It was the first big magnate
Daylight had met face to face, and he was pleased and charmed.
There's Senator Longbridge, for instance, and Claus Inskeep the street-car magnate
, and Lane, and McChesney--" He paused, with voice suspended.
When they rose, so many of the magnates
had something to say to Mr Merdle individually that he held little levees by the sideboard, and checked them off as they went out at the door.
He could tell you of the vanished estate of Sir Peter Bone, long since cut up for building, and how that magnate
ruled the country-side when it was country-side, of shooting and hunting, and of caches along the high road, of how "where the gas-works is" was a cricket-field, and of the coming of the Crystal Palace.
He was no City magnate
, nor had he ever received any training in those arts and practices which go to the making of one.
The station-master at Liverpool knew nothing except that the letter presented to him by the dead man was a personal one from a great railway magnate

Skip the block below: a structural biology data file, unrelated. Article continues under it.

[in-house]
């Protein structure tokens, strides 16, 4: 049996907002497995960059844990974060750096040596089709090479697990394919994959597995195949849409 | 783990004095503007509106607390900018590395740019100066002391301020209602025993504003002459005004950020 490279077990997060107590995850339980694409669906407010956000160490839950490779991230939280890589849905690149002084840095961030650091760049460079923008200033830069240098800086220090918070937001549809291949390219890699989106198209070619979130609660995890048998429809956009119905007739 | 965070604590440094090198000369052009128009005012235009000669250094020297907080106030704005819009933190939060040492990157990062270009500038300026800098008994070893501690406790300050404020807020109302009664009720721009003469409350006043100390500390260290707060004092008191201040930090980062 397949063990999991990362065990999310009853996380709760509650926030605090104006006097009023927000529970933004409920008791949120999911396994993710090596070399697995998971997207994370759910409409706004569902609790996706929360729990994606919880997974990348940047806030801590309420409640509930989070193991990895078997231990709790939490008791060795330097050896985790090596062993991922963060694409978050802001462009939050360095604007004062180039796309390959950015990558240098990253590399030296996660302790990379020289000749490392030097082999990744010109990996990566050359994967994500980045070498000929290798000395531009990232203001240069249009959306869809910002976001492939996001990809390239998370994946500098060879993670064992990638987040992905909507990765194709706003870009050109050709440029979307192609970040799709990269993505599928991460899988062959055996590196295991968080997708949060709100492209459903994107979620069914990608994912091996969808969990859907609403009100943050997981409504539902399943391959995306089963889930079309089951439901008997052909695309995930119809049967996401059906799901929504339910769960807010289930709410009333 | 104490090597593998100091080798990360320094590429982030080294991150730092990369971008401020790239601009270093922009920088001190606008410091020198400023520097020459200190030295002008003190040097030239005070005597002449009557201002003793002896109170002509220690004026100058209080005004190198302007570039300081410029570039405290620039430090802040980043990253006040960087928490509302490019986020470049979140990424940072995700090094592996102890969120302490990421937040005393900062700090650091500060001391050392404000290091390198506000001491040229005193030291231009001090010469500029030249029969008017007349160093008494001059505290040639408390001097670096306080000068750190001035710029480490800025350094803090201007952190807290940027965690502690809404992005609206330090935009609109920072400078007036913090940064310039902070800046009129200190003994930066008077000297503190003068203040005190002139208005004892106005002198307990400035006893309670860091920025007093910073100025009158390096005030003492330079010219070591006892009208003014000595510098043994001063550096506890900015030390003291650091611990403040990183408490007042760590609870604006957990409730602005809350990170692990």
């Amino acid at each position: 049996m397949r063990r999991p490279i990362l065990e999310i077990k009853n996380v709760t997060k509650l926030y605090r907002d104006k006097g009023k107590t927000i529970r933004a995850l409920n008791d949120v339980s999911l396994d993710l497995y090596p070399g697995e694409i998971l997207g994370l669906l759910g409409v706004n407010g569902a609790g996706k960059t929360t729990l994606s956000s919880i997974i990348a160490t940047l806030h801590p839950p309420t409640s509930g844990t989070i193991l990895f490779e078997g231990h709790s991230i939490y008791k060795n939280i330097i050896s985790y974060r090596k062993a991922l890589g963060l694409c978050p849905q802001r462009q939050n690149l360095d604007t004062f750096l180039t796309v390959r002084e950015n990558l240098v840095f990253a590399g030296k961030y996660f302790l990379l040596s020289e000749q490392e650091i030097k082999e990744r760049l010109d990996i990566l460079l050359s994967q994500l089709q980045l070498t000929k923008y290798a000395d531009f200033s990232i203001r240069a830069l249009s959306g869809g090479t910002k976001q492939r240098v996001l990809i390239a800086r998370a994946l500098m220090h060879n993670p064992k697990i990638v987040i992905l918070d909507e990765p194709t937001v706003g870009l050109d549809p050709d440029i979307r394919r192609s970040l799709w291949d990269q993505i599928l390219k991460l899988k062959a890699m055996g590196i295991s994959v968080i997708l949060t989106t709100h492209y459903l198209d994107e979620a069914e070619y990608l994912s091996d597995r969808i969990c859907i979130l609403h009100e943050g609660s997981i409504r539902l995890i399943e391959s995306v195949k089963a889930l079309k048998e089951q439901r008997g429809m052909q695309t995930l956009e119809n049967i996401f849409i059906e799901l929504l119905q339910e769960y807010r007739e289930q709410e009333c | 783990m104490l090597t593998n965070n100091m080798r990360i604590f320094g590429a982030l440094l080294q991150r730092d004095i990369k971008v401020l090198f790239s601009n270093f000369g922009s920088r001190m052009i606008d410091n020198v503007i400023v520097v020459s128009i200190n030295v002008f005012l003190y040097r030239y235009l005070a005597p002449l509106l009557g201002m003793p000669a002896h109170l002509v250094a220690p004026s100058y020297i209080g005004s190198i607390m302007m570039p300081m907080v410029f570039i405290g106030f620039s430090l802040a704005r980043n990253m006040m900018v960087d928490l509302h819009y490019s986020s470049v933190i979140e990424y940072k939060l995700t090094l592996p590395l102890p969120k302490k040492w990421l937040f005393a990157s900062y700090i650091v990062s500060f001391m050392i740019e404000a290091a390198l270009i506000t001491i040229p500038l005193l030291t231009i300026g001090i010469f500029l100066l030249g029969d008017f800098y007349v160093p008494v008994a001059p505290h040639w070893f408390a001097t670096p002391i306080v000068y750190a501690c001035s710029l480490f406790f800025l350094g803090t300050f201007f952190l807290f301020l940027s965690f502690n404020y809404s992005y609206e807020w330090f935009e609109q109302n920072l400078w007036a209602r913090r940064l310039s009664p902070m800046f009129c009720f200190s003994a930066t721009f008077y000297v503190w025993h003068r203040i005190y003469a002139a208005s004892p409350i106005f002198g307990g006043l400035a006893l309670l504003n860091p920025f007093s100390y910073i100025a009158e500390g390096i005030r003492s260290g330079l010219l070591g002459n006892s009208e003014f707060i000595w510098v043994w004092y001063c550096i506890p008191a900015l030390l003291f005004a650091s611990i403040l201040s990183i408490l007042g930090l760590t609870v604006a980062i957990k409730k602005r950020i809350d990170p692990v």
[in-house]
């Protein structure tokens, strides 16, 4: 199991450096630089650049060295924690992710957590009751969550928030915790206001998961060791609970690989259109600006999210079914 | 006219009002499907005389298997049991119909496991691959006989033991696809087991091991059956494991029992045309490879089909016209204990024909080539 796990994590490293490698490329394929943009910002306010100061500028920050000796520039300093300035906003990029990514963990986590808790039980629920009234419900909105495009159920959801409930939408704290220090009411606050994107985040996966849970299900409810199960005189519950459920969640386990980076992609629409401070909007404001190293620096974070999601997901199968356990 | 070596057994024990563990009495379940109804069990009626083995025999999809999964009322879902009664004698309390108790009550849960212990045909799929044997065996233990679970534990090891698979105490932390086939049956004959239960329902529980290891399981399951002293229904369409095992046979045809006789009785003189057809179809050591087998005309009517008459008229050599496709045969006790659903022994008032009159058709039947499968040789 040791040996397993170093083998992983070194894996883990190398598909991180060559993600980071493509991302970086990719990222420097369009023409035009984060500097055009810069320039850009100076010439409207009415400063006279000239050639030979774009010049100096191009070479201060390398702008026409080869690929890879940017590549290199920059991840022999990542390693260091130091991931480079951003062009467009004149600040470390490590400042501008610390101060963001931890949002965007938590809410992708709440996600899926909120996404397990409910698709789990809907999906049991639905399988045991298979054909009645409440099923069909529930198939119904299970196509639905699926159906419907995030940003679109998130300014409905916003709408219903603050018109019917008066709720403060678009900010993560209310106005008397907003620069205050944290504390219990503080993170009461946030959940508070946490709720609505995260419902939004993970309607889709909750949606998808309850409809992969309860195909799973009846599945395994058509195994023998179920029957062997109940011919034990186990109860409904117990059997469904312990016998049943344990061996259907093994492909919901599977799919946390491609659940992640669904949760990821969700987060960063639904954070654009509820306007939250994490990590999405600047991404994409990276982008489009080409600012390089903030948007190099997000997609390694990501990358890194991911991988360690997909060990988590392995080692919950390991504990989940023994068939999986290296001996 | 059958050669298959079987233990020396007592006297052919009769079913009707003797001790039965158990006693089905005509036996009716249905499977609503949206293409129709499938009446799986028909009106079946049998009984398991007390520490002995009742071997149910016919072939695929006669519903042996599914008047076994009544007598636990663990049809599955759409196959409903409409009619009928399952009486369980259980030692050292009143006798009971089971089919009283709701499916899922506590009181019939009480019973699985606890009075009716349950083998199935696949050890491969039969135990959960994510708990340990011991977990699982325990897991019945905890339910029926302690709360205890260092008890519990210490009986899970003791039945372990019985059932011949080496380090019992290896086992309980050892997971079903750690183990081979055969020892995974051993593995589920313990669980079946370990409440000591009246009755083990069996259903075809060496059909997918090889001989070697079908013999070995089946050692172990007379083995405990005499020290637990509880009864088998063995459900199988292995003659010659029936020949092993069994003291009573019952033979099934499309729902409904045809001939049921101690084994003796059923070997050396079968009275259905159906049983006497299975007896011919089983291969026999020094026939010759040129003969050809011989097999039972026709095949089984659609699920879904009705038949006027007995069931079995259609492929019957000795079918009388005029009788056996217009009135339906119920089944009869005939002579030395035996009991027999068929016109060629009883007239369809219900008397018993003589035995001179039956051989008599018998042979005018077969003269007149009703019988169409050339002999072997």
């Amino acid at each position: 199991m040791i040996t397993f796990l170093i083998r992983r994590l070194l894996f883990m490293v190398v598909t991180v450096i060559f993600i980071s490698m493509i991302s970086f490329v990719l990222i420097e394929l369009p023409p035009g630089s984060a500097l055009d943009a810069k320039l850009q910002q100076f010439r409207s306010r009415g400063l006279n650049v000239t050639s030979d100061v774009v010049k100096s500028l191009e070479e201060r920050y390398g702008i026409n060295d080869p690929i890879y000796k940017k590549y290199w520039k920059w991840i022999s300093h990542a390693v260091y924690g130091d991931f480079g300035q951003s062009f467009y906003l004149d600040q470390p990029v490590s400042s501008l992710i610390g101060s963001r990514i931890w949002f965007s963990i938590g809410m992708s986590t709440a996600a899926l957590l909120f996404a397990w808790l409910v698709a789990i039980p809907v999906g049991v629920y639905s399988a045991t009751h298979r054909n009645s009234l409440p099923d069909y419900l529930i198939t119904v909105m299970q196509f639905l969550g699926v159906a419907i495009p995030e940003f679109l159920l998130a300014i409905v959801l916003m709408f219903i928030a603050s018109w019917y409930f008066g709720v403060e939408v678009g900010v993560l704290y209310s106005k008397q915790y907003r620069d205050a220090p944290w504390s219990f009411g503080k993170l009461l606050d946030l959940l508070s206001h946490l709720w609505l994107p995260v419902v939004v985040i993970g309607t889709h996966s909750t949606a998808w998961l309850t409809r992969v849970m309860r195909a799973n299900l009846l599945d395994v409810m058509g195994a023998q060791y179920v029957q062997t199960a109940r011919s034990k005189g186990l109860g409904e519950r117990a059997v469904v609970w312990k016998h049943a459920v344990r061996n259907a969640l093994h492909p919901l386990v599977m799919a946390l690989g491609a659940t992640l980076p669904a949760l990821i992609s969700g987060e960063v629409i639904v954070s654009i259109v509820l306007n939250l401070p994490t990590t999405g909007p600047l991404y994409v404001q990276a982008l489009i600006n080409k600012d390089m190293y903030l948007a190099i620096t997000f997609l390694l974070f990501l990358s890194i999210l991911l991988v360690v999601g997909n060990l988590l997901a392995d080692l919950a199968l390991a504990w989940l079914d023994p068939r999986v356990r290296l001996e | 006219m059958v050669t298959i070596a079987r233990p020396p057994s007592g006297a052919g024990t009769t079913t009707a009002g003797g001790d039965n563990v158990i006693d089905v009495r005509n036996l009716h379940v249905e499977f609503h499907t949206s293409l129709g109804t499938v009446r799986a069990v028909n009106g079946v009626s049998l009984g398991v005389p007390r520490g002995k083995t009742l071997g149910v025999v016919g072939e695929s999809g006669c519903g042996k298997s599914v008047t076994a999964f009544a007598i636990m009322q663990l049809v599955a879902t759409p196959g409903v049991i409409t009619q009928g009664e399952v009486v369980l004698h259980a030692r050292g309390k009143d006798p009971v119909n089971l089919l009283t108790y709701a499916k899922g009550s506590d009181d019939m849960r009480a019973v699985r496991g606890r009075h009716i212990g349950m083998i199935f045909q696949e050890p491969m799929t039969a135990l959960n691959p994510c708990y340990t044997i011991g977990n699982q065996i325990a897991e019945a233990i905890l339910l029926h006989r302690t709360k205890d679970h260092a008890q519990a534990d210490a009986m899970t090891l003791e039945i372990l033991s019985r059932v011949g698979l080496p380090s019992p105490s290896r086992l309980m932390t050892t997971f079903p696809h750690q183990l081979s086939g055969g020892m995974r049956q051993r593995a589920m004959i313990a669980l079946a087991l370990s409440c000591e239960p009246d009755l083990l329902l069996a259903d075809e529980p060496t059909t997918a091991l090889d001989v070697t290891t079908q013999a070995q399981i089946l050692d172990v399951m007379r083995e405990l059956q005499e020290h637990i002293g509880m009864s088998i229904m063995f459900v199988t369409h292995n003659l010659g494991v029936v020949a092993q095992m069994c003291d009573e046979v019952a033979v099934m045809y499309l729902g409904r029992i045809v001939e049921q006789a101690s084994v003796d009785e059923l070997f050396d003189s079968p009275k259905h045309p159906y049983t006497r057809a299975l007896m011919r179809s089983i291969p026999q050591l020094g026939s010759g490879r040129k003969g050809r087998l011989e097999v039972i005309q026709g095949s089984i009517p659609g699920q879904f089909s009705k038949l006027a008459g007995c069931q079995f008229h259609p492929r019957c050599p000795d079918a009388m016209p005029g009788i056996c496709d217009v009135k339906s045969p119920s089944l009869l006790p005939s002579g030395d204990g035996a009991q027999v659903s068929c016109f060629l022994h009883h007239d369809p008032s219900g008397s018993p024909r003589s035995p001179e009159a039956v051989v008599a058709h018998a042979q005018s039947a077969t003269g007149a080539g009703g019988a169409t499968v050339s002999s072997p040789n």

, whose wishes it was impossible to disregard.
Here and there amid the humbler cabs towered the great brass-spangled motor-car of some wealthy magnate
, wedged hopelessly among the dammed stream of arrested traffic.
The girl thought the arrogance and granite-heartedness of the magnate
of the play was very accurately drawn.
This railroad magnate
broke his word as a citizen, as a gentleman, and as a Christian, when he granted a secret rebate, and he granted many secret rebates.
John Crook, journalist, had heard of that eminent City magnate
; and it was not his fault if the City magnate
had not heard of him; for in certain articles in The Clarion or The New Age Sir Leopold had been dealt with austerely.
He was elected for the borough speedily after his father's demise; a magistrate, a member of parliament, a county magnate
and representative of an ancient family, he made it his duty to show himself before the Hampshire public, subscribed handsomely to the county charities, called assiduously upon all the county folk, and laid himself out in a word to take that position in Hampshire, and in the Empire afterwards, to which he thought his prodigious talents justly entitled him.
Thus he will say, touching his strange sights: 'Durdles come upon the old chap,' in reference to a buried magnate
of ancient time and high degree, 'by striking right into the coffin with his pick.